For Writers

Staying Focused with the Flora App

The Flora app was one of my favorite productivity tools before the pandemic. After a year of use, it’s now my favorite tool to help me track my time and stay focused in other ways, too. And now I’m using it to help me navigate the increasingly foggier days in self-isolation.

I started using the Flora app back when I was still in college. I was looking for a free alternative to the super popular Forest app, and Flora drew my eye with its focus on flowers over trees. Not to mention that it had the same functionality, more or less, and it had overall positive reviews on the app store. It was also free, so why not take the plunge and download it?

Well, I inevitably fell off the wagon. Then I got back on, and then I fell off again. My use waxed and waned with my workload, as you might expect.

Enter the novel coronavirus. I suddenly had lots of time on my hands. Initially, I was happy to waste hours running around on Sandibel, the island my boyfriend and I were developing in Animal Crossing: New Horizons. The New York Times was promoting letting yourself relax, so I felt justified in doing so.

But after a week—or possibly longer—of being stuck inside, I started to realize I was done relaxing, and I was ready to start working again. Not only that, but this was my chance to prove to myself that I could hack it as a full-time writer/freelancer. I should be taking advantage of that!

How the App Works

After logging in through your Facebook account—which is currently the only way to register—you’ll be walked through how to grow your first plant on The Grand Tour by staying focused for five or more minutes. This translates to not opening any other app or closing out of the Flora app. (If you like to have music playing in the background, make sure you’ve already got it going before you “plant!”)

Once the time has elapsed, the app will reveal what you’ve grown, and the plant will appear in your garden, where it will stay for seven days. On Sundays, the app will add up how much time you’ve spent focusing during the week and display your flora.

You can now continue on The Grand Tour, unlocking native flora from countries around the world as you work. It’s exciting to discover what exotic plant you’ve just grown, and satisfying to see your hard work paying off in the form of a colorful digital garden!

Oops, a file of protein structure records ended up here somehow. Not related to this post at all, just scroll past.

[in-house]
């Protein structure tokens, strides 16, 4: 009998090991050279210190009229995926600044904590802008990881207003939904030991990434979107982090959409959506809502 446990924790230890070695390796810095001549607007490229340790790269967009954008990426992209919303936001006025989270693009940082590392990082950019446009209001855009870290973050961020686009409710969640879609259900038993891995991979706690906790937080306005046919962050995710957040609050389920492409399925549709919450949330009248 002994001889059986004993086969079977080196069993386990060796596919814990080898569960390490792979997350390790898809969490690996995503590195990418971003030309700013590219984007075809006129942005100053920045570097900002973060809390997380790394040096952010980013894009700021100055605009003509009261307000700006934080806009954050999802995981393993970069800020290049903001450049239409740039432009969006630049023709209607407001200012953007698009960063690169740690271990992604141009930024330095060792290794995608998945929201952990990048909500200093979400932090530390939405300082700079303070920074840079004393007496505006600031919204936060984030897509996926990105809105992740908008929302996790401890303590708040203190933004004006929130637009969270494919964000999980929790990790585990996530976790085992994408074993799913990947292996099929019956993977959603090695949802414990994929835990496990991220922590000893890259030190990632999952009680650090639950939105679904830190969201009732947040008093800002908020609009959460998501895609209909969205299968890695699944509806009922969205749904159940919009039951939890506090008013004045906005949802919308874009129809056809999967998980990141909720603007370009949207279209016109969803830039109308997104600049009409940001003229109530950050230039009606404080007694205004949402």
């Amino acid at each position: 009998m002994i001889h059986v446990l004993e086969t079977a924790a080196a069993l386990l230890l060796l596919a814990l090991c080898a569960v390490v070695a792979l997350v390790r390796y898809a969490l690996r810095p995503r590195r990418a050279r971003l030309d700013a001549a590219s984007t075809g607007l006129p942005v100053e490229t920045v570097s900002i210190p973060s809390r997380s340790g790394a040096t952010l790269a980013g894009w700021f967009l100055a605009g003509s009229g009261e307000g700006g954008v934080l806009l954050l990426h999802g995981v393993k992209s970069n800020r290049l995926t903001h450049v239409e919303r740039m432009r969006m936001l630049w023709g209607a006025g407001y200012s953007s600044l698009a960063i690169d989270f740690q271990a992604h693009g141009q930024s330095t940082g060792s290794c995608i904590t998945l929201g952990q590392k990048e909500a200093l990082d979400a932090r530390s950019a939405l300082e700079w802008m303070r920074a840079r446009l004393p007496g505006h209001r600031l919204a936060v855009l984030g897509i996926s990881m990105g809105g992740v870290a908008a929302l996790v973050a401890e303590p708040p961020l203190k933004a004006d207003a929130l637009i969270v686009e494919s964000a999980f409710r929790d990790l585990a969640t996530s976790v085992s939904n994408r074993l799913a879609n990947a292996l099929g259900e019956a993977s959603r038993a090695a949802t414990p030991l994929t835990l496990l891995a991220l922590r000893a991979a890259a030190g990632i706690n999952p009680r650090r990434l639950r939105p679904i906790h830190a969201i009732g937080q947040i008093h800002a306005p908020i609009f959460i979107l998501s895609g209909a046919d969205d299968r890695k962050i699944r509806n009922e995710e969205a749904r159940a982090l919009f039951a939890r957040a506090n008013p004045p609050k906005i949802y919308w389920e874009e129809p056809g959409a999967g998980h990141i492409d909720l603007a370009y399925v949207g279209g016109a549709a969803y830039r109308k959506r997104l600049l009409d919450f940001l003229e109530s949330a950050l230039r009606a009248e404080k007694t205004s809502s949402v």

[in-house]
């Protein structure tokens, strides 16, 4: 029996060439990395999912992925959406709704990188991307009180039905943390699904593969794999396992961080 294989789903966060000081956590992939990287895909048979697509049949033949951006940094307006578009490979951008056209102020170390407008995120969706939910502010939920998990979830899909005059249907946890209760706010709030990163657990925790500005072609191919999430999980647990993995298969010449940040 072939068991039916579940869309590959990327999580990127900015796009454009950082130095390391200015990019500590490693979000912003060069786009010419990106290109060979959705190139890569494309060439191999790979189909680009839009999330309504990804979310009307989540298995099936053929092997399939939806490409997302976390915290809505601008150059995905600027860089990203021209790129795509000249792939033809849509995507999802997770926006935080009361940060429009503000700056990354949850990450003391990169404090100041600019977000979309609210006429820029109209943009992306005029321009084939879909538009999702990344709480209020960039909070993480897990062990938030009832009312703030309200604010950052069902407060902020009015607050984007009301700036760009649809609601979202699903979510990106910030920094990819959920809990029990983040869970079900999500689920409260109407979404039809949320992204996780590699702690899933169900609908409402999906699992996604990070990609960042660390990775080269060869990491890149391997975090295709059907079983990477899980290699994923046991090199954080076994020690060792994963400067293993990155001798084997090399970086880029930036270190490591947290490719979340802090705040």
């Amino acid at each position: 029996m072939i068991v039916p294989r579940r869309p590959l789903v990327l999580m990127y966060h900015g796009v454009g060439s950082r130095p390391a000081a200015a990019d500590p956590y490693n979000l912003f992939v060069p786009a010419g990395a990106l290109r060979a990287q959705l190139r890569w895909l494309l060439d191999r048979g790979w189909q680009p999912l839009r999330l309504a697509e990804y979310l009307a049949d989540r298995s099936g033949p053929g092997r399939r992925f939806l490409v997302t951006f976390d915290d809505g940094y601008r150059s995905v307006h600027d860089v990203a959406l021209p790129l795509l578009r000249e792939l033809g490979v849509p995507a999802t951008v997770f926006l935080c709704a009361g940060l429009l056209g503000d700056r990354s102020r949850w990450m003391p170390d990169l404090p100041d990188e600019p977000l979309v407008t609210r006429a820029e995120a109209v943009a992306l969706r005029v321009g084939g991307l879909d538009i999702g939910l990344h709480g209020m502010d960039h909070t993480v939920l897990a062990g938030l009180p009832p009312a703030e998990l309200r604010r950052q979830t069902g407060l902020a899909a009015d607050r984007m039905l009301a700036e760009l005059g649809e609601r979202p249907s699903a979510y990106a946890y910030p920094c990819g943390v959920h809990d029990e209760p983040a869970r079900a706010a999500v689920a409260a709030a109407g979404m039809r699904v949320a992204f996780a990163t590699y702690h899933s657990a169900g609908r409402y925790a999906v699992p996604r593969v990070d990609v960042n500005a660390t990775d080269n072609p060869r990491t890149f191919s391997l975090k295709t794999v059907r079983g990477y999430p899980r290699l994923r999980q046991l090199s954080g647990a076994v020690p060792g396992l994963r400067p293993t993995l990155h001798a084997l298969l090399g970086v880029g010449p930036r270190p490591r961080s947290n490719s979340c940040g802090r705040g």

Within your garden, you can see how many hours you’ve spent focused and your daily, weekly, monthly, and yearly stats. You can also share your plants to social media and assign tags to your focus sessions.

But the most unique aspect of the Flora app is the ability to plant real trees in rural communities by signing up for Flora Care. As of this blog post’s publication date, you can pay an annual fee of $1.99, $3.99, or $9.99 to have a tree planted every 120, 60, or 24 hours you’ve stayed focused, respectively. Or, if you’d rather, you can also place a bet against yourself using real money. If you close the app during your focus session, it will charge you, and your money will go towards planting a real tree.

How I’m Using the Flora App Now

The Flora app already has a way to tag activities, but there are only six tags. I like to get a bit more specific and dig into which of my works in progress I’m making headway on.

This is why I’ve started a running list of flora and tasks I associate them with. Roses represent Writer’s Atelier, passion flowers represent my historical romance series, and so on.

In the screenshot below, you can see I’ve grown lots of nymphaea lotus flowers and a few oak trees. These represent the number of focus sessions I’ve spent editing my to-be-traditionally-published novel Earhart & Noonan’s Last Grand Adventure, and how many focus sessions I’ve spent reading for pleasure.

screenshot of the flora app

Is this a perfect system I’ve developed? No. I can really only work in my pre-determined 25-minute sessions for this to be an accurate way to measure time (which is fine, since I am a fan of the Pomodoro method). And the Flora app doesn’t have a stopwatch function, so I’ll be interrupted every 25 minutes to start a new focus session should I choose to devote a larger chunk of time to the task at hand.

But do I love this system anyway? Yes! So much yes! It’s manageable, it uses tools I already like and am familiar with, and it’s suitable for work and play.

What about you? How are you managing your time working from home while social distancing?

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